Existing U.S. home sales made a small gain in February, according to the National Association of Realtors, but were held back by limited inventory even as mortgage interest rates rose slightly.
Total sales of existing homes rose 1.2 percent to a seasonally adjusted annual rate of 4.88 million in February, up from 4.82 million in January. Compared with the previous year, sales are up 4.7 percent.
At the same time, the median existing home price rose 7.5 percent from February 2014 to $202,600. Prices have now risen on a year-over-year basis for 36 straight months.
“Insufficient supply appears to be hampering prospective buyers in several areas of the country and is hiking prices to near unsuitable levels,” said NAR chief economist Lawrence Yun. “Stronger price growth is a boon for homeowners looking to build additional equity, but it continues to be an obstacle for current buyers looking to close before rates rise.”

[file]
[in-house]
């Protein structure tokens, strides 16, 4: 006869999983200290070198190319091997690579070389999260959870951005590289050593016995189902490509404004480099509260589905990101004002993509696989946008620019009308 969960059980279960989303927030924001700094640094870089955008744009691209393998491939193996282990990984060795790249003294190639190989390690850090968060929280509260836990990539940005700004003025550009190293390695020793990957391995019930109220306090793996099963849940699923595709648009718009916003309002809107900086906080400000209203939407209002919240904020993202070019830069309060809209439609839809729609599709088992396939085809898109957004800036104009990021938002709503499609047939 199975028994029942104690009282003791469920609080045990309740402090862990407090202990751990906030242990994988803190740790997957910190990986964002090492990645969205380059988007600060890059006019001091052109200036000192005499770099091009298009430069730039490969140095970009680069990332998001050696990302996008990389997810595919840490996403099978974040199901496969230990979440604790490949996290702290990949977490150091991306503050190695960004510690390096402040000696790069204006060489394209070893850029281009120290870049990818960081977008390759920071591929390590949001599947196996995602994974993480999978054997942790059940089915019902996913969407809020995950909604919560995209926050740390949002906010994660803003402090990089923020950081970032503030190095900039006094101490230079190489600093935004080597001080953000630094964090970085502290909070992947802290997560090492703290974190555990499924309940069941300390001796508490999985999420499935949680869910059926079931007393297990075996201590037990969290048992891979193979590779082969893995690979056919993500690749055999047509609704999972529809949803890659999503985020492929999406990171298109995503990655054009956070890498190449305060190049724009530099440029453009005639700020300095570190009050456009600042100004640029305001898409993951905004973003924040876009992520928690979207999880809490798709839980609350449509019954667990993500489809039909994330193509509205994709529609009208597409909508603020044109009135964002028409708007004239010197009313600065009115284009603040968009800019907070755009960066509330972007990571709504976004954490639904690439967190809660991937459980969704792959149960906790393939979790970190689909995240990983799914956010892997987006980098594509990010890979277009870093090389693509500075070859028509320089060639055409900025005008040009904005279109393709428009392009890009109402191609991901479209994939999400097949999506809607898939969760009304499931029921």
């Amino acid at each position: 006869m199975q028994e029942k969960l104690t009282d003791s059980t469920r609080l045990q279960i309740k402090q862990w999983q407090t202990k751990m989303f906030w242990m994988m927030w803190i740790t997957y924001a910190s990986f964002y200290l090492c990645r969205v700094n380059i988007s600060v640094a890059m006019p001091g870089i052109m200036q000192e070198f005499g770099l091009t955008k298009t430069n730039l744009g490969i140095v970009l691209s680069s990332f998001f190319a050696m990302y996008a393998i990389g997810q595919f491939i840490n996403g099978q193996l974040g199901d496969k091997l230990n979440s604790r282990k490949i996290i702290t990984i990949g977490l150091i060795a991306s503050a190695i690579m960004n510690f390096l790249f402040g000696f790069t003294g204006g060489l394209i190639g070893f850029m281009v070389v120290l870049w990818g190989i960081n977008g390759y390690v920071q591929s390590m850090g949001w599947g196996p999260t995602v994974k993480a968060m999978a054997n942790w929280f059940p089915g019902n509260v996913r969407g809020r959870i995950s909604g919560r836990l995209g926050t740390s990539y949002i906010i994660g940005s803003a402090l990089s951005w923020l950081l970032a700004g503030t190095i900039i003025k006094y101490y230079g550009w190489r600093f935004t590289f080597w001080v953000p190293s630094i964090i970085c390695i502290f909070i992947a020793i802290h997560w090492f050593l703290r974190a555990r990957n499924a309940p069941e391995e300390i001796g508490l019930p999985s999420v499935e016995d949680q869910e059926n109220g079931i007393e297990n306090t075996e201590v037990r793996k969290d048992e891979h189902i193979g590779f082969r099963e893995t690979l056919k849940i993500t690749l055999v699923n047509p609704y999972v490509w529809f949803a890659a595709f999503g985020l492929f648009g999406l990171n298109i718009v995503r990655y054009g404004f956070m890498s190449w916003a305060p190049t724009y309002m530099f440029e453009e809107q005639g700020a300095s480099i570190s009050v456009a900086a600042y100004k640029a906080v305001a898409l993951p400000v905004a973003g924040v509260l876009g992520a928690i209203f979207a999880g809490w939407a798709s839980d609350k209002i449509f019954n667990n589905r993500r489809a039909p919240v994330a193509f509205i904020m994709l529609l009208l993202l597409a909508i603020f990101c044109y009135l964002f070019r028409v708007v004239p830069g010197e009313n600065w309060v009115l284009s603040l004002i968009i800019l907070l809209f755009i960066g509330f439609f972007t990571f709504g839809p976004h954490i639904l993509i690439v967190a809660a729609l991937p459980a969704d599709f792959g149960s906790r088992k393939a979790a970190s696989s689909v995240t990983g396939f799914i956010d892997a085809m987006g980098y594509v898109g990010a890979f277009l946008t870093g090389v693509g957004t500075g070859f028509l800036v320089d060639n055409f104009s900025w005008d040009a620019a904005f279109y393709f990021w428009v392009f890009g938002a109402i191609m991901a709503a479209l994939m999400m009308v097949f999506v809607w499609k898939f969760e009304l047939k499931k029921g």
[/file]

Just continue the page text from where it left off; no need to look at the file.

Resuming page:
Inventory grew just 1.6 percent in February to 1.89 million existing homes for sale, a 0.5 percent decline from one year ago. At the current sales pace, there is a 4.6-month supply of homes, below what the 6-month mark the NAR considers a balanced market between buyers and sellers.
Mortgage interest rates could play into the coming months of home sales. The average rate on a 30-year fixed rate mortgage rose to 3.71 percent in February, up from 3.67 percent in January. Yun cautioned, “with all indications pointing to a rate increase from the Federal Reserve this year – perhaps as early as this summer – affordability concerns could heighten as home prices and rents both continue to exceed wages.”